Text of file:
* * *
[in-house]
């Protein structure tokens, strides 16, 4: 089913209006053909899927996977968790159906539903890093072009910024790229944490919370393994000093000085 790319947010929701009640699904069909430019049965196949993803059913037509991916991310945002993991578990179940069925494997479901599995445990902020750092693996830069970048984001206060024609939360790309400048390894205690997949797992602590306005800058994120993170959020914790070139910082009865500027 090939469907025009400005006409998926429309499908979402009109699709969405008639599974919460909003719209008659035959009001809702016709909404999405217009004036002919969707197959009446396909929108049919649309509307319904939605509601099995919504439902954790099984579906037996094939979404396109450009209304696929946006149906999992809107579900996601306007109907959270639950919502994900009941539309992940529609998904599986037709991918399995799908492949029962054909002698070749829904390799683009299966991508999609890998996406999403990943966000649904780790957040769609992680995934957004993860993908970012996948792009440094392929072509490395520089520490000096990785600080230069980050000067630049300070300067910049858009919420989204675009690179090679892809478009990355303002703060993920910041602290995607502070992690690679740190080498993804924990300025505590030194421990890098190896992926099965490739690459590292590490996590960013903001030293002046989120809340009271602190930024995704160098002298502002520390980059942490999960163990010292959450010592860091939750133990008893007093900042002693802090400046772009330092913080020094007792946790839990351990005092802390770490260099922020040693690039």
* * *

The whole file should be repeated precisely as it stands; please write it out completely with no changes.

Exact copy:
[in-house]
């Protein structure tokens, strides 16, 4: 089913209006053909899927996977968790159906539903890093072009910024790229944490919370393994000093000085 790319947010929701009640699904069909430019049965196949993803059913037509991916991310945002993991578990179940069925494997479901599995445990902020750092693996830069970048984001206060024609939360790309400048390894205690997949797992602590306005800058994120993170959020914790070139910082009865500027 090939469907025009400005006409998926429309499908979402009109699709969405008639599974919460909003719209008659035959009001809702016709909404999405217009004036002919969707197959009446396909929108049919649309509307319904939605509601099995919504439902954790099984579906037996094939979404396109450009209304696929946006149906999992809107579900996601306007109907959270639950919502994900009941539309992940529609998904599986037709991918399995799908492949029962054909002698070749829904390799683009299966991508999609890998996406999403990943966000649904780790957040769609992680995934957004993860993908970012996948792009440094392929072509490395520089520490000096990785600080230069980050000067630049300070300067910049858009919420989204675009690179090679892809478009990355303002703060993920910041602290995607502070992690690679740190080498993804924990300025505590030194421990890098190896992926099965490739690459590292590490996590960013903001030293002046989120809340009271602190930024995704160098002298502002520390980059942490999960163990010292959450010592860091939750133990008893007093900042002693802090400046772009330092913080020094007792946790839990351990005092802390770490260099922020040693690039």